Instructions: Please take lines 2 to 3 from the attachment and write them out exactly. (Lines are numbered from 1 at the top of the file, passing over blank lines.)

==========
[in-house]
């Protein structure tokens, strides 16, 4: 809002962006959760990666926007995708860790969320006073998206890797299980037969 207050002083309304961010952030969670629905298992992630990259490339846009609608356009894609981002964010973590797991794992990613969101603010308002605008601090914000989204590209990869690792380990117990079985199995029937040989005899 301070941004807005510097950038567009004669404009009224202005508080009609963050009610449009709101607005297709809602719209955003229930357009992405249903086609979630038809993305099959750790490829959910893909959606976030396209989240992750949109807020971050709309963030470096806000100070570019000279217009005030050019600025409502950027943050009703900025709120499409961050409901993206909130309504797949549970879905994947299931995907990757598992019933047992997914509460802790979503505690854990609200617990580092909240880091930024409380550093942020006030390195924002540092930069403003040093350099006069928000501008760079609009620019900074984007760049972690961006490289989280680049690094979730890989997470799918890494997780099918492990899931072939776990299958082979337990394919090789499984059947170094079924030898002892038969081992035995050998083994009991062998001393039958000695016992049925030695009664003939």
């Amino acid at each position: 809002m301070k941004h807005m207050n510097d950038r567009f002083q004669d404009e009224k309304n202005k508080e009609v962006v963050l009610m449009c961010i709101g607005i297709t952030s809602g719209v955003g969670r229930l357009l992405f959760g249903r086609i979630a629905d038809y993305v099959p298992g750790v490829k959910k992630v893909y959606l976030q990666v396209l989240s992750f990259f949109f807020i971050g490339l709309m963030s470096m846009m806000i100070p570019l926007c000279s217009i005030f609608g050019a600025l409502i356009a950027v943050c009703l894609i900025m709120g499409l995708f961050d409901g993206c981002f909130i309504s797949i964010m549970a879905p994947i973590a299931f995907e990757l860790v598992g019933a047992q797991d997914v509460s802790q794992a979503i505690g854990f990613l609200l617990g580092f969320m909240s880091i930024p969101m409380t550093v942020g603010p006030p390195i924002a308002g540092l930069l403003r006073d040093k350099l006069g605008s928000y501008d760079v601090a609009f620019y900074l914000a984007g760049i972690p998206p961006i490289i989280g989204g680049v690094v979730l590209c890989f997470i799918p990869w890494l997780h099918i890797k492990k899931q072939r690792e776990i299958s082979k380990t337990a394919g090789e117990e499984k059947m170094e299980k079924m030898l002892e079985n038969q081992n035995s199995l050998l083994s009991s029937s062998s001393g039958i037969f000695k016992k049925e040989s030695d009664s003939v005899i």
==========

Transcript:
């Protein structure tokens, strides 16, 4: 809002962006959760990666926007995708860790969320006073998206890797299980037969 207050002083309304961010952030969670629905298992992630990259490339846009609608356009894609981002964010973590797991794992990613969101603010308002605008601090914000989204590209990869690792380990117990079985199995029937040989005899 301070941004807005510097950038567009004669404009009224202005508080009609963050009610449009709101607005297709809602719209955003229930357009992405249903086609979630038809993305099959750790490829959910893909959606976030396209989240992750949109807020971050709309963030470096806000100070570019000279217009005030050019600025409502950027943050009703900025709120499409961050409901993206909130309504797949549970879905994947299931995907990757598992019933047992997914509460802790979503505690854990609200617990580092909240880091930024409380550093942020006030390195924002540092930069403003040093350099006069928000501008760079609009620019900074984007760049972690961006490289989280680049690094979730890989997470799918890494997780099918492990899931072939776990299958082979337990394919090789499984059947170094079924030898002892038969081992035995050998083994009991062998001393039958000695016992049925030695009664003939």
């Amino acid at each position: 809002m301070k941004h807005m207050n510097d950038r567009f002083q004669d404009e009224k309304n202005k508080e009609v962006v963050l009610m449009c961010i709101g607005i297709t952030s809602g719209v955003g969670r229930l357009l992405f959760g249903r086609i979630a629905d038809y993305v099959p298992g750790v490829k959910k992630v893909y959606l976030q990666v396209l989240s992750f990259f949109f807020i971050g490339l709309m963030s470096m846009m806000i100070p570019l926007c000279s217009i005030f609608g050019a600025l409502i356009a950027v943050c009703l894609i900025m709120g499409l995708f961050d409901g993206c981002f909130i309504s797949i964010m549970a879905p994947i973590a299931f995907e990757l860790v598992g019933a047992q797991d997914v509460s802790q794992a979503i505690g854990f990613l609200l617990g580092f969320m909240s880091i930024p969101m409380t550093v942020g603010p006030p390195i924002a308002g540092l930069l403003r006073d040093k350099l006069g605008s928000y501008d760079v601090a609009f620019y900074l914000a984007g760049i972690p998206p961006i490289i989280g989204g680049v690094v979730l590209c890989f997470i799918p990869w890494l997780h099918i890797k492990k899931q072939r690792e776990i299958s082979k380990t337990a394919g090789e117990e499984k059947m170094e299980k079924m030898l002892e079985n038969q081992n035995s199995l050998l083994s009991s029937s062998s001393g039958i037969f000695k016992k049925e040989s030695d009664s003939v005899i």